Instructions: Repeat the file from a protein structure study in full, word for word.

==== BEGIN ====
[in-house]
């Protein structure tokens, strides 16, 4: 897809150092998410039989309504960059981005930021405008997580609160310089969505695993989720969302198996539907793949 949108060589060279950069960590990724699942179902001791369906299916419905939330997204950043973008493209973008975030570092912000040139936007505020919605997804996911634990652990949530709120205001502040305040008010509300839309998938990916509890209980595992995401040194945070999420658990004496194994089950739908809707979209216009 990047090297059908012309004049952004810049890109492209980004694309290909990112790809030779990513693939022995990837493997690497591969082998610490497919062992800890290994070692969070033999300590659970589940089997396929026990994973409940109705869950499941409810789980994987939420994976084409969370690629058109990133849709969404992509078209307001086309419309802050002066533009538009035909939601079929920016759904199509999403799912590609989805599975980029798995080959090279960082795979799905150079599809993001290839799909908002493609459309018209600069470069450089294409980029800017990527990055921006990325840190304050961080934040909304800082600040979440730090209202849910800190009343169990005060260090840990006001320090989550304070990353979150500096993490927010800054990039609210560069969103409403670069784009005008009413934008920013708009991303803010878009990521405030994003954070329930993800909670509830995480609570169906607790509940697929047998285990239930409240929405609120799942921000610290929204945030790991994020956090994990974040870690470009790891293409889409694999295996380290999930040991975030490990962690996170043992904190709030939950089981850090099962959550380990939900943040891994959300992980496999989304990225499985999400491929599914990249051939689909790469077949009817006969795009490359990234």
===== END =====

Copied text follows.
[in-house]
């Protein structure tokens, strides 16, 4: 897809150092998410039989309504960059981005930021405008997580609160310089969505695993989720969302198996539907793949 949108060589060279950069960590990724699942179902001791369906299916419905939330997204950043973008493209973008975030570092912000040139936007505020919605997804996911634990652990949530709120205001502040305040008010509300839309998938990916509890209980595992995401040194945070999420658990004496194994089950739908809707979209216009 990047090297059908012309004049952004810049890109492209980004694309290909990112790809030779990513693939022995990837493997690497591969082998610490497919062992800890290994070692969070033999300590659970589940089997396929026990994973409940109705869950499941409810789980994987939420994976084409969370690629058109990133849709969404992509078209307001086309419309802050002066533009538009035909939601079929920016759904199509999403799912590609989805599975980029798995080959090279960082795979799905150079599809993001290839799909908002493609459309018209600069470069450089294409980029800017990527990055921006990325840190304050961080934040909304800082600040979440730090209202849910800190009343169990005060260090840990006001320090989550304070990353979150500096993490927010800054990039609210560069969103409403670069784009005008009413934008920013708009991303803010878009990521405030994003954070329930993800909670509830995480609570169906607790509940697929047998285990239930409240929405609120799942921000610290929204945030790991994020956090994990974040870690470009790891293409889409694999295996380290999930040991975030490990962690996170043992904190709030939950089981850090099962959550380990939900943040891994959300992980496999989304990225499985999400491929599914990249051939689909790469077949009817006969795009490359990234």